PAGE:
Ypulse Essentials: New Nook Tablet And Playstation Vita Debut, Staying Positive Online, 'Hunger Games' Cast Goes On A Mall Tour

Playstation VitaBarnes & Noble is going head to head (in a tablet war. Barnes & Noble is cutting the memory of its Nook Tablet to 8GB and the price to $199 to match the Kindle Fire in cost and capacity. Meanwhile, Amazon seems to have its sights set on Apple with rumors swirling that the online retailer plans to introduce a 10-inch tablet which would be more in line with the iPad. And Apple is reportedly testing a mini version of its iPad that would be competitive with Barnes & Noble and Amazon’s smaller-sized tablets. In other tech news, Sony’s Playstation Vita went on sale today and the portable gaming system — which offers gamers better controls and a more sophisticated gaming experience than smartphones — is already selling well, according to Sony) (CNET) (eBookNewser) (CBSNews) (Time)

- The Internet has its share of trolls, but some websites prefer to focus on the positive (instead of the negative, such as Positively Positive. The site provides a daily dose of good news for users. Similarly, HelloGiggles was founded by Zooey Deschanel, Molly McAleer, and Sophia Rossi as an “entertaining and supportive community” for people to interact online in a troll-free space. It even has a “no gossip” policy. With Millennials facing such tough times, they can use all of the positive online inspiration they can get!) (Mashable)

- The cast of ‘The Hunger Games’ is coming to a city near you! (Get ready for malls from Seattle to Miami to be overrun with screaming fans, a la Twilight. At each stop, fans will get a chance to ask questions of the film’s stars in a Q&A session, and they can enter to win give aways from the tour’s sponsors, including Microsoft and China Glaze. Speaking of “Hunger Games,” here’s your friendly reminder that tickets go on sale today for the March 23rd opening) (Deadline…

 
 
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Millennial News Feed

Quote of the Day: "GoPro does a great job appealing to my generation because they convince regular people that they are adventurous, like many college kids like to think of themselves." –Male, 22, MD

Facebook continues to evolve to keep up with social platform competitors attracting younger users. The site has announced changes to their standalone chat app Messenger that will transform it into a platform that third parties can develop content and services for, including games, hotel bookings, tickets, and peer-to-peer payments. The new Businesses on Messenger feature would allow users to chat with brands to make purchases and change orders, and could make shopping a more personal experience. Facebook will also be adding the ability to chat with memes and GIFs, features that have proved popular with young consumers on other chat apps. (re/code,Fast Company)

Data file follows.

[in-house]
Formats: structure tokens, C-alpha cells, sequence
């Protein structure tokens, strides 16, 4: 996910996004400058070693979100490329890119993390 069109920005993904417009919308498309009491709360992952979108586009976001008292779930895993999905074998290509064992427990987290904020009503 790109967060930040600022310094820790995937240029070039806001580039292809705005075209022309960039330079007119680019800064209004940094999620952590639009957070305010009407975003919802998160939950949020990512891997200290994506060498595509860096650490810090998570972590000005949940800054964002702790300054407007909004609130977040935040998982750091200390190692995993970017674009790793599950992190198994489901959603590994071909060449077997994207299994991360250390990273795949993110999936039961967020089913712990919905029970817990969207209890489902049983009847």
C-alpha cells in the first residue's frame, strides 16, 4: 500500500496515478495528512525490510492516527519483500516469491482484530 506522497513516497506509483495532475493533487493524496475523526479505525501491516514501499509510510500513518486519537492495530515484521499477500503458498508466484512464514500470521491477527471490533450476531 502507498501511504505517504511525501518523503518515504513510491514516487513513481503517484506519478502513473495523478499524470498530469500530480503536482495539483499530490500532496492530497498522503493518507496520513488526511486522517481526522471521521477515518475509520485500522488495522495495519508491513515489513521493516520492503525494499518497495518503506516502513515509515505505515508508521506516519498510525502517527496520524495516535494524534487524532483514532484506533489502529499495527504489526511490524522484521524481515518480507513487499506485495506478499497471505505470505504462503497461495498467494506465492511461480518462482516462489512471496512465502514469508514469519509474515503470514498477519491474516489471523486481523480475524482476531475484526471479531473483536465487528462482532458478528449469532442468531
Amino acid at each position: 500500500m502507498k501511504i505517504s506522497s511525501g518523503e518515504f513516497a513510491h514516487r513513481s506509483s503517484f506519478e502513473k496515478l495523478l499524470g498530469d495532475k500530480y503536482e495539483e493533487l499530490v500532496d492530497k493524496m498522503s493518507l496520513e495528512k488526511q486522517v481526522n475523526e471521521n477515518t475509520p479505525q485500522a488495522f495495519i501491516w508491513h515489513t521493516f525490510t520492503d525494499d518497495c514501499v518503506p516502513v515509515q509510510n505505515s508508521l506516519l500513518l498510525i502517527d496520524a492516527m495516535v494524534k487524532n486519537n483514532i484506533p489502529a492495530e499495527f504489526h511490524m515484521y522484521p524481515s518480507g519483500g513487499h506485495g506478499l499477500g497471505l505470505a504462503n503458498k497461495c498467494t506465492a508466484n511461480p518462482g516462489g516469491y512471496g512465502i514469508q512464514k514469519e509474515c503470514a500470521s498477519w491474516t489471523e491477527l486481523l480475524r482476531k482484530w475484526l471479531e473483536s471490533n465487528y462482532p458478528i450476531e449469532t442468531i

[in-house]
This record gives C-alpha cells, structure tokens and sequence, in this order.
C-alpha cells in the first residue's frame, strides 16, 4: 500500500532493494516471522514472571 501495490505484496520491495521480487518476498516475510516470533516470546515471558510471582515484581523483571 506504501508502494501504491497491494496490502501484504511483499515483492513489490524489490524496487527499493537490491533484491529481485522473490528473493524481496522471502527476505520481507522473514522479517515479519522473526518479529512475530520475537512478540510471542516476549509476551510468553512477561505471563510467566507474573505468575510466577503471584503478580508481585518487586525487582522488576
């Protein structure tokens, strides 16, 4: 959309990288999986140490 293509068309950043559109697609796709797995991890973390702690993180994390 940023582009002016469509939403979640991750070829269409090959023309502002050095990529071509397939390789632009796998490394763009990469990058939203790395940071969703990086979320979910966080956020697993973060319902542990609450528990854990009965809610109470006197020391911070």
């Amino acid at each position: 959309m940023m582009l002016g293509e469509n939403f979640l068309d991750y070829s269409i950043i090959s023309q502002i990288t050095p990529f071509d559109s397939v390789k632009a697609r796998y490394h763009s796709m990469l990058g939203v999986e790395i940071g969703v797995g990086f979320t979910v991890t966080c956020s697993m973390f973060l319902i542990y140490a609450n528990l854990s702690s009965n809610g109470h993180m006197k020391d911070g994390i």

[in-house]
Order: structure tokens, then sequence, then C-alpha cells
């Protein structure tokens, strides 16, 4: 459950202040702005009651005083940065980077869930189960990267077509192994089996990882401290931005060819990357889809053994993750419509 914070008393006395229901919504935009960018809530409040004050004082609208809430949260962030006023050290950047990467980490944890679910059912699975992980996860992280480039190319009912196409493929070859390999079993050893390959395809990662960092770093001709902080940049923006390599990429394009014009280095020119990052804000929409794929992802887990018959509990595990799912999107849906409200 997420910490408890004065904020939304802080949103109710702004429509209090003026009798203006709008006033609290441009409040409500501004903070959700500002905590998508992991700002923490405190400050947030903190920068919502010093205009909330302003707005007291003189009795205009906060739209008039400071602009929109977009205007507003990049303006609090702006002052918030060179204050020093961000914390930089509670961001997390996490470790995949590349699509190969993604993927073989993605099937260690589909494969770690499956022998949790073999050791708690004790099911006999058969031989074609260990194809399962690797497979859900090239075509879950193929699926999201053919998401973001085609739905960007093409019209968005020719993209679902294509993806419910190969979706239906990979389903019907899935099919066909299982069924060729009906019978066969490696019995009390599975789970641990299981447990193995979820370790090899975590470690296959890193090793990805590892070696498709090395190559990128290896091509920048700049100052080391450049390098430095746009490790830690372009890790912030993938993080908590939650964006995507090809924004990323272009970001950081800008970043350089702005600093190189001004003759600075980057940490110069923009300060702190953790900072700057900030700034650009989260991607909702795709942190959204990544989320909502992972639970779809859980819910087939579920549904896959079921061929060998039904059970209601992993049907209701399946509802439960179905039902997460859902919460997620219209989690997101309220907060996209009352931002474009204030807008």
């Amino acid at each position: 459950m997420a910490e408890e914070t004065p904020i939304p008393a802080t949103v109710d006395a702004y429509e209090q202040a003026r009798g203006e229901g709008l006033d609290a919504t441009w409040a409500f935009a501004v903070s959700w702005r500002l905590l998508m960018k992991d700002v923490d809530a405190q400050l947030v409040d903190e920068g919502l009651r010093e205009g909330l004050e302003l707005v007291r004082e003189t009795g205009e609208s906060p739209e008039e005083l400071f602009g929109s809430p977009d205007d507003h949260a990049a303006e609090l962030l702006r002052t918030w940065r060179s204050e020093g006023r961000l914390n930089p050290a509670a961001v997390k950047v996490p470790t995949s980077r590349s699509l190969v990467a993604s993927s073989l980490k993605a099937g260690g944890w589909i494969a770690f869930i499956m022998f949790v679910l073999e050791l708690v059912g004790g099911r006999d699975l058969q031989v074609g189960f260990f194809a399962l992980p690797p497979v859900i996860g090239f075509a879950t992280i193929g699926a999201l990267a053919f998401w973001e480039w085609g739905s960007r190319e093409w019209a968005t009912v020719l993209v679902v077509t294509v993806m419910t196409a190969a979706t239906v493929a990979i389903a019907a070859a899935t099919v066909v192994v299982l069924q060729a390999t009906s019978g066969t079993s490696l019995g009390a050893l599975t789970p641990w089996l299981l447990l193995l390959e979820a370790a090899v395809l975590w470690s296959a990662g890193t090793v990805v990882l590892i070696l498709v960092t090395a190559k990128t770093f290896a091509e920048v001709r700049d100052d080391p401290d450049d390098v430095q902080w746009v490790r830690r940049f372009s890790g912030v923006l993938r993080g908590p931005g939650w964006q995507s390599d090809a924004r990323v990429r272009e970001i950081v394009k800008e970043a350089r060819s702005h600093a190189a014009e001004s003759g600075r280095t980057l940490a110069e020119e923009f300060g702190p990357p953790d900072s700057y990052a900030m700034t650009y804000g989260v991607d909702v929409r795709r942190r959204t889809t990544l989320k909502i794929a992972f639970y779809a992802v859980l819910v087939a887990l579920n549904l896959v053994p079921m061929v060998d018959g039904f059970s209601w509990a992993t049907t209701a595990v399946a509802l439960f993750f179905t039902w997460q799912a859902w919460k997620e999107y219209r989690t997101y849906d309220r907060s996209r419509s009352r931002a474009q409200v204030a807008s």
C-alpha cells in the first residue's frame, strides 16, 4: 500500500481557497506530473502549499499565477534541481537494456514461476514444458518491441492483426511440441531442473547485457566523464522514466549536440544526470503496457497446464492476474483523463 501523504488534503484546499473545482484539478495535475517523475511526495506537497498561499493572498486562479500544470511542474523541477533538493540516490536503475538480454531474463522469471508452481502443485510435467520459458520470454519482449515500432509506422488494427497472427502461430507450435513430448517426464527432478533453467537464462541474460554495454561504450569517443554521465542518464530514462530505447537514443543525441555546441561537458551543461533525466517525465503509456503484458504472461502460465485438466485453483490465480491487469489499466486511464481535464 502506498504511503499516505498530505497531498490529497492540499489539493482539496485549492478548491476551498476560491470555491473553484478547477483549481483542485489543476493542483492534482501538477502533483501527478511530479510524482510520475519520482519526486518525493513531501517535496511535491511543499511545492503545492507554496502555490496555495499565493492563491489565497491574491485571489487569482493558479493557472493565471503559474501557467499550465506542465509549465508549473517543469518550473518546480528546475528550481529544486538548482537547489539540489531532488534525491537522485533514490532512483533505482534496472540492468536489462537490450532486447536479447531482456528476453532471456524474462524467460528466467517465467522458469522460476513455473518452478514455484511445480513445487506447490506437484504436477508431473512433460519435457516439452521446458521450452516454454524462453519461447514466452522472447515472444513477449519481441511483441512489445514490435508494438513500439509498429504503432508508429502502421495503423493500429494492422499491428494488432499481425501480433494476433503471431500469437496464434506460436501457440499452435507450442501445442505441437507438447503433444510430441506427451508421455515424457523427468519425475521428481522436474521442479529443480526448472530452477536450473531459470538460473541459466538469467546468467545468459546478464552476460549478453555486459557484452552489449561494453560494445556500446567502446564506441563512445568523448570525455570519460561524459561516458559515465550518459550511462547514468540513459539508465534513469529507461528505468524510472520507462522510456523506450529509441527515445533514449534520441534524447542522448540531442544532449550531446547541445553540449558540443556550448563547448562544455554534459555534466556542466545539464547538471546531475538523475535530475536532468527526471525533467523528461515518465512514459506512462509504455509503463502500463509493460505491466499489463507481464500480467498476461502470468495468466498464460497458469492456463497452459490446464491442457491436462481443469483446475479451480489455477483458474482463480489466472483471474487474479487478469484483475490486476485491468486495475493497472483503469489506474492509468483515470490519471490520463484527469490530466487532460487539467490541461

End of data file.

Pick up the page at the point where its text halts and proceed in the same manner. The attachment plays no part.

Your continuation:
Millennials are wary of investments, and generally anxious about their finances, and some have turned to new services that let them take baby steps into the financial world. More traditional institutions have certainly taken notice. Northwestern Mutual recently acquired LearnVest, a startup that offers free and paid financial planning services including articles, advice, and access to an expert for guidance on spending and budgets. The purchase is the latest in a trend of financial tech companies being snapped up by older, less digitally savvy brands. (FortuneBusiness Insider)

While many startups and sites are working to combat cyberbullying, one app is receiving an enormous amount of backlash for fostering the behavior in high schools. Burnbook allows users to join communities, usually around a school, remain anonymous, and post on topics of their choice. Although the app encourages “jokes, fails, wins, shout outs, revelations, proclamations, and confessions,” posts have been used to target specific people and groups, and threats have been made to at least one school. Some parents and teens are trying to use the app to spread positivity, but those posts don’t seem to outweigh the “gruesome things.” (Mashable)

Toys “R” Us will begin to sell an experience alongside its products with the hope of regaining their footing in the toy industry. Discount options like Wal-Mart and Amazon have hurt the chain’s sales over the past few years, so new plans to revamp stores will add physical play areas and more technology for kids to interact with. The retailer wants to be a place “where kids want to go and play,” and their new prototype store will open later this year. (Bloomberg)

For better or for worse, technology is becoming an intrinsic part of childhood, but boys and girls might not be growing up with the same tech experiences. A new study of parents of kids ages two to nine found that in many cases, parents give their children different devices depending on their gender. Sons were more likely to be given smartphones or gaming devices while daughters received more tablets (73% vs. 65% for boys). Parents were also more likely to use tech to calm down sons, with 48% using a device to help soothe boys when they are upset, compared to 37% for girls. (Kidscreen)

That image at the bottom of our newsletter is a gateway to insights and expert commentary on current and future Millennial trends. Clicking on it takes readers to our daily insights article, available to Silver and Gold subscribers, which illuminates a facet of Millennial culture and helps subscribers to understand the "why" behind the "what." Drawing from our ongoing collection of proprietary data, our deep-dive desk research, and our 10-year history of studying this generation, we figure out what it all means for brands and marketers. (Ypulse)

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